4. After washing, substrate is added after any free second antibody is removed and the coloured reaction product is detected.
  • Competitive ELISA : Competitive ELISA is another variation for measuring the amounts of antigen in the sample.

    1. In this procedure, antibodies are first incubated in a solution with an antigen-containing sample.
    2. To an antigen-coated microtiter well, the antigen-antibody mixture is then added.
    3. The more antigen present in the sample, the less free antibody will be available for binding to the well coated with antigen
    4. The addition of an enzyme-conjugated secondary antibody (Ab2) unique to the primary antibody isotype can be used to calculate the quantity of primary antibody bound to the well. (as well as in Indirect ELISA).
    5. Nevertheless, in the competitive assay, the higher the concentration antigen, the lower the absorbance i.e present in the original sample.

Chemiluminescence : During certain chemical reactions, the measurement of light emitted by the chemiluminescence provides a convenient and highly sensitive alternative to absorption measurements in ELISA that use chemiluminescence. For Example, the oxidation of the luminol compound by H2O2 and the horse-radish peroxidase (HRP) enzyme produces light.

Enhanced sensitivity is the value of chemiluminescence assays over chromogenic ones. In general, by switching from a chromogenic to luxogenic substrate and with the addition of enhancing agents, more than 200 times, the detection limit can be increased at least tenfold. In fact as few as 5moles (5 attomoles) of the target antigen have been detected under ideal conditions.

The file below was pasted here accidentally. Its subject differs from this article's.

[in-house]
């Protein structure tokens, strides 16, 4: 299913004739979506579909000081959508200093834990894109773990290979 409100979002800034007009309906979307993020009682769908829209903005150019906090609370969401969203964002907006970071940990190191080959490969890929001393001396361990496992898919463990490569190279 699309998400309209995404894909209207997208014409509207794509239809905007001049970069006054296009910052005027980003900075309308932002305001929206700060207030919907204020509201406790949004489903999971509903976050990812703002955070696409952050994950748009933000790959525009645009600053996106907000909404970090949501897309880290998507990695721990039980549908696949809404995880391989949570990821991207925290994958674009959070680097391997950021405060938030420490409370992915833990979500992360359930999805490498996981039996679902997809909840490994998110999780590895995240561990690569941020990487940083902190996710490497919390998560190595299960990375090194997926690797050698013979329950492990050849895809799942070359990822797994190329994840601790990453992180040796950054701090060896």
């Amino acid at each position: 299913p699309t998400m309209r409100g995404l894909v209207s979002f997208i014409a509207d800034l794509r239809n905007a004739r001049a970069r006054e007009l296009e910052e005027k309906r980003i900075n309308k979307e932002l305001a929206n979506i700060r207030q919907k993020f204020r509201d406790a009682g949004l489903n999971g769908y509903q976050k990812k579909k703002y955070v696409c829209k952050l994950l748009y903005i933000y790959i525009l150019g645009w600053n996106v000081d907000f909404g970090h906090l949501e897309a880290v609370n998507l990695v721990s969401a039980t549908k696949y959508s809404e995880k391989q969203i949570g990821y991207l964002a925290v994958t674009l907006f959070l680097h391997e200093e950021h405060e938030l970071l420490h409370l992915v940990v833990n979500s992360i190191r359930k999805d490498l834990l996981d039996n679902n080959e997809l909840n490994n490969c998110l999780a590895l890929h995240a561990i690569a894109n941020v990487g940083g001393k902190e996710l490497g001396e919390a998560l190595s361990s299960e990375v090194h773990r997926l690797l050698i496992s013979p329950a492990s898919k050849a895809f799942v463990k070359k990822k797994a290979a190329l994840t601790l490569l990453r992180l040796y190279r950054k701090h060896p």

ELISPOT Assay :  ELISPOT Assay is the modification of the ELISA assay.  This assay makes it possible to quantitatively determine the number of cells present in a population that contain antigen-specific antibodies or an antigen for which a specific antibody is present.

1. In this method, the plates are coated with the antigen recognised by the antibody of interest or with the antigen-specific antibody which is being tested for production. These specific antigen and antibody are known as capture molecules.

2. The coated plates are then supplemented with a suspension of the cell population under examination and incubated.

3. The cells settled on the plate surface. The secreted molecules that react with the captured molecules, will create a ring of antigen-antibody complexes around each cell that produces molecules of their interest.

4. The plate is then washed, added and allowed to bind an enzyme-linked antibody specific to the secreted antigen or specific to the species ( eg; goat anti-rabbit) of the secreted antibody.

5. Subsequent production of the assay shows the location of the each antigen or antibody producing cell as a point of colour or light by introducing an appropriate chromogenic or chemiluminescence-producing substrate.

Advantages and Disadvantages :

Direct ELISA– Saves time and reagents (Short protocol) – No cross reactivity from secondary antibodies– In sample all proteins bind to the surface – Primary antibody must be labelled individually. – No signal amplification – Low flexibility
Indirect ELISA– Has signal amplification – High flexibility– Long protocol compared to direct ELISA – Potential cross reactivity from secondary antibody.
Sandwich ELISA– High specificity – Suitable for complex samples. – High flexibility and sensitivity– Finding two antibodies to the same target that identify different epitopes and function well together even at difficult times.
Competitive ELISA– Suitable for small antigens.– Depends on base ELISA selected.